Hello all. As the title suggests, our man in the field has penned another collection of thoughts. After having attended the SPP CIP Workshop in Dallas recently and on the heels of the V5 second ballot here is how Tom sees it. What follows is, as always, a collection of Tom Alrich’s personal opinions and observations. These are in no way a reflection of Honeywell corporate perspectives. And I also must warn you, Tom had his ‘creative writing’ hat on!
The SDT Shifts Gears
Tom Alrich – firstname.lastname@example.org
I admit to sometimes having doubts about how nimble the CSO706 Standards Drafting Team is – with seventeen-odd members and a host of constituents to please at NERC and among the NERC entities. But I was very impressed by how quickly they adjusted – on Wednesday, May 23 – to face two new realities: they are in for another big slog before CIP Version 5 is ready for approval, and it is now virtually certain that CIP Version 4 will take effect.
I had two encounters with the SDT that day. The first was listening to Phil Huff, SDT Vice Chairman, address the SPP CIP Workshop in Dallas. He immediately placed himself in my highest opinion (not that he wasn’t there already) by opening his talk with this quotation from Alice in Wonderland, which he thought was very illustrative of CIP:
“But I don’t want to go among mad people,” Alice remarked.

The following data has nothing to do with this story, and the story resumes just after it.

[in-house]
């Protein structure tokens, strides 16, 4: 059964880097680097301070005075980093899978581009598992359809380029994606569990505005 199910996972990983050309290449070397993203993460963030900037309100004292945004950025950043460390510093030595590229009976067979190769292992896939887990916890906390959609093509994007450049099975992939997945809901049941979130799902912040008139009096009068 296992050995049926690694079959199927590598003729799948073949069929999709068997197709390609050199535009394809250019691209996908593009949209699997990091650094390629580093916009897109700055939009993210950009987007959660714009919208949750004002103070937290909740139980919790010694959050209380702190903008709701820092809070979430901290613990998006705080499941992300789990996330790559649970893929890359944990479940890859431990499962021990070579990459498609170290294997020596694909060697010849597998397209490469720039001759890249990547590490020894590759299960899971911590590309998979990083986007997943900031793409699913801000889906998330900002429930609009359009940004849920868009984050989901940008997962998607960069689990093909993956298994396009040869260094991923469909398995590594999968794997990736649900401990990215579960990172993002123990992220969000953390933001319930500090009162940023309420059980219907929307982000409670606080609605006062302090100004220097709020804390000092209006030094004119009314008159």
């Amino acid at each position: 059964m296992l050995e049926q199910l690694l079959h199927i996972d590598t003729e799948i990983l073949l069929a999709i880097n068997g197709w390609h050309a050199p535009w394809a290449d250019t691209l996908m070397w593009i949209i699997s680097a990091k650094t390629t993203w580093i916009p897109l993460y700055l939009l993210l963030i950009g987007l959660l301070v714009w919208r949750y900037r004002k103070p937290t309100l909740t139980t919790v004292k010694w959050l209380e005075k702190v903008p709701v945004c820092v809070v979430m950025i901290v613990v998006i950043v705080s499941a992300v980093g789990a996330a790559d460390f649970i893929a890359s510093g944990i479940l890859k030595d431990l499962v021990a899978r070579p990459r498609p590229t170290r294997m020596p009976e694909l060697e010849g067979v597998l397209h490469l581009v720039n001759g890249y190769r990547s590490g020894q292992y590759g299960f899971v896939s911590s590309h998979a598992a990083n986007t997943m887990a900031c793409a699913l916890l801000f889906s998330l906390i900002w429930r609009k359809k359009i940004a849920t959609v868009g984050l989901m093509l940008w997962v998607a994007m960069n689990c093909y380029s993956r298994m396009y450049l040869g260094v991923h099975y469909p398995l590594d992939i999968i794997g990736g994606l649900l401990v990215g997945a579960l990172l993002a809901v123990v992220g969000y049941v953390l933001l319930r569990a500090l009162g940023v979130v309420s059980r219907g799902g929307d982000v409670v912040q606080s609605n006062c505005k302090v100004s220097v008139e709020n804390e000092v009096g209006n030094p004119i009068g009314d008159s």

“Oh, you can’t help that,” said the Cat: “we’re all mad here. I’m mad. You’re mad.”
“How do you know I’m mad?” said Alice.
“You must be,” said the Cat, “or you wouldn’t have come here.”
But what Phil said was actually very sane: The SDT realizes it won’t be able to make the schedule for delivering CIP Version 5 to FERC by Sept. 30 of this year, which was its plan only a month or two ago (okay, he didn’t dwell on the fact that the SDT’s plans had changed, but there was no hiding they had).
Why did the SDT change its plans? Again, Phil didn’t discuss this, but the main reason is that, although the results of the second ballot (called a successive ballot) on CIP Version 5 were encouraging, they were not good enough to move the SDT to the next stage they had been planning – namely, to have a successful recirculation ballot in June, which would then take Version 5 out of their hands and turn it over to the NERC Board of Trustees for approval.